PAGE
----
Cheeseburger: Another Big Night Down the Drain

New York-based hard rock pranksters aim high with a concept album, and land somewhere in the middle


Another Big Night Down the Drain

Label: Williams Street
US Release Date: 2011-05-03
UK Release Date: 2011-05-03
Artist website

At the risk of damning with faint praise, Cheeseburger's eponymous 2006 debut was one of the decade's best Big Dumb Rock records -- loud, funny, boastful (really, it's the album that the Stooges' The Weirdness wishes it were) and tied together with phony DJ banter, weather reports and commercials for a cheesy Jersey bar called Rowdy P's. If you don't have it, go get it. Since then, guitarist Christy Karacas co-created Adult Swim's Superjail! cartoon; the band has added a few additional members; and they've all been spending a lot of time listening to the Hold Steady. Their sophomore offering, Another Big Night Down the Drain, is a loose concept album full of late-night parties, drunkenness and (kinda-sorta) redemption. Unfortunately, setting the band's stoopid actions in a larger context has rendered them far less fun.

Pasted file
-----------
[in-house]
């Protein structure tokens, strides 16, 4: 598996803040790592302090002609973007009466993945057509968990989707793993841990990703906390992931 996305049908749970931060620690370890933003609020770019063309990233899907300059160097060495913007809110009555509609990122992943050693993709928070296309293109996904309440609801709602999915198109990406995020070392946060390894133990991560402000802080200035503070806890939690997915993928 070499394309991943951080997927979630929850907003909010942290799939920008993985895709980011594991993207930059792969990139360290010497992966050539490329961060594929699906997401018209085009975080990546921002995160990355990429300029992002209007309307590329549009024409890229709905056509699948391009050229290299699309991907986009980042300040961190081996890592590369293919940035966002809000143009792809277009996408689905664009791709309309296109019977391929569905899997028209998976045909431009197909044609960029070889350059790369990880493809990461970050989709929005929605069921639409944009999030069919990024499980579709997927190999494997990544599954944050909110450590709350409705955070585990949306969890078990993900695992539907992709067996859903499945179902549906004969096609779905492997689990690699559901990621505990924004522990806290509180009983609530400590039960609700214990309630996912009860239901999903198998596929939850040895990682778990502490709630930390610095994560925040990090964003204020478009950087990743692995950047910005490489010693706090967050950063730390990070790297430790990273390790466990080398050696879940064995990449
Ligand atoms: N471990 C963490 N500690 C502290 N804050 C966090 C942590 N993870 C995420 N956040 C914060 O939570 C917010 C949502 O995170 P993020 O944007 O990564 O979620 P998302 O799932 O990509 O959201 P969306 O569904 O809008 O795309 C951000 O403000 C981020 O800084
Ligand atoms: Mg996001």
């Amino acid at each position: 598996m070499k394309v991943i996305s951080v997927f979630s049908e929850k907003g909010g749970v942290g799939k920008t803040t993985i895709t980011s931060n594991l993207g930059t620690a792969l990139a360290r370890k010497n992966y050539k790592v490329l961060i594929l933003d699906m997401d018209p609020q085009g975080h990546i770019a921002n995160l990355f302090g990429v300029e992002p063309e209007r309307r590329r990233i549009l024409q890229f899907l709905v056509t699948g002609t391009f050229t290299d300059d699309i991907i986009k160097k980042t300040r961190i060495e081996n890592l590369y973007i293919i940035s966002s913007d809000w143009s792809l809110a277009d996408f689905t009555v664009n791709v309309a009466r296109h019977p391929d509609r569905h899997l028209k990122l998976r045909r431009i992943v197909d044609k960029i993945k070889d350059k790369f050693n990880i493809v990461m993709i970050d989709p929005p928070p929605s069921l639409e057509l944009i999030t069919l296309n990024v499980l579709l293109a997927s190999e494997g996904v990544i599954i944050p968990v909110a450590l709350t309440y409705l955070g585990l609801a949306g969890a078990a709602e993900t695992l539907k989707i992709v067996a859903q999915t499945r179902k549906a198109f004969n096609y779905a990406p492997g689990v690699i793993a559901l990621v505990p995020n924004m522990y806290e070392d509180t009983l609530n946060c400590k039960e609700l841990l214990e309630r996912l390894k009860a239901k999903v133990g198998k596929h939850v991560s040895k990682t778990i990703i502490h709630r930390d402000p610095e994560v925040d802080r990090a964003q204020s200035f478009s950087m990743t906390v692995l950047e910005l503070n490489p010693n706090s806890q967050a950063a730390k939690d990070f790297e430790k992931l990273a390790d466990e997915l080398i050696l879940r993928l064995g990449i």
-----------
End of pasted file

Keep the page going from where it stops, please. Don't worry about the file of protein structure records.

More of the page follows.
At their best, Cheeseburger are still cartoons -- even without Karacas's Superjail! affiliation (the band performs the theme song, to boot), their stint on the Williams Street label makes sense. Opener "Party Song" describes a massive, out-of-control throwdown and unveils the band's beefier, tougher sound, with frontman Joe Bradley getting in a few gems like "Somebody called Tokyo; somebody pay the bill!" After a few more boasts ("Winner", "Big Night"), Bradley's narrator meets some jailbait ("Tight Jeans"), sneaks out to meet a girl ("Jellybean"), gets even drunker ("Deep in the Cups"), loses some girls ("Suzy", "Gina") and finally comes to terms with his screwed-up-ness in a completely no-lessons-learned way ("Roll Like That"). They're all topics that fall squarely in the band's wheelhouse, but the album lacks the verve that made Cheeseburger such a riotous, nose-thumbing blast; it's all too aware of its concept album status. The soulful horns and organs of album centerpiece/drunken blooze "Bobby's Theme" (actually repurposed from the debut record) aren't really what the band does best, but the narrative needs that moment. Elsewhere those horns and organ only draw distracting comparisons to the Stooges, Springsteen and the aforementioned Hold Steady. (Indeed, Karacas's blocky leads feel like they've been run through the Tad Kublerizer.)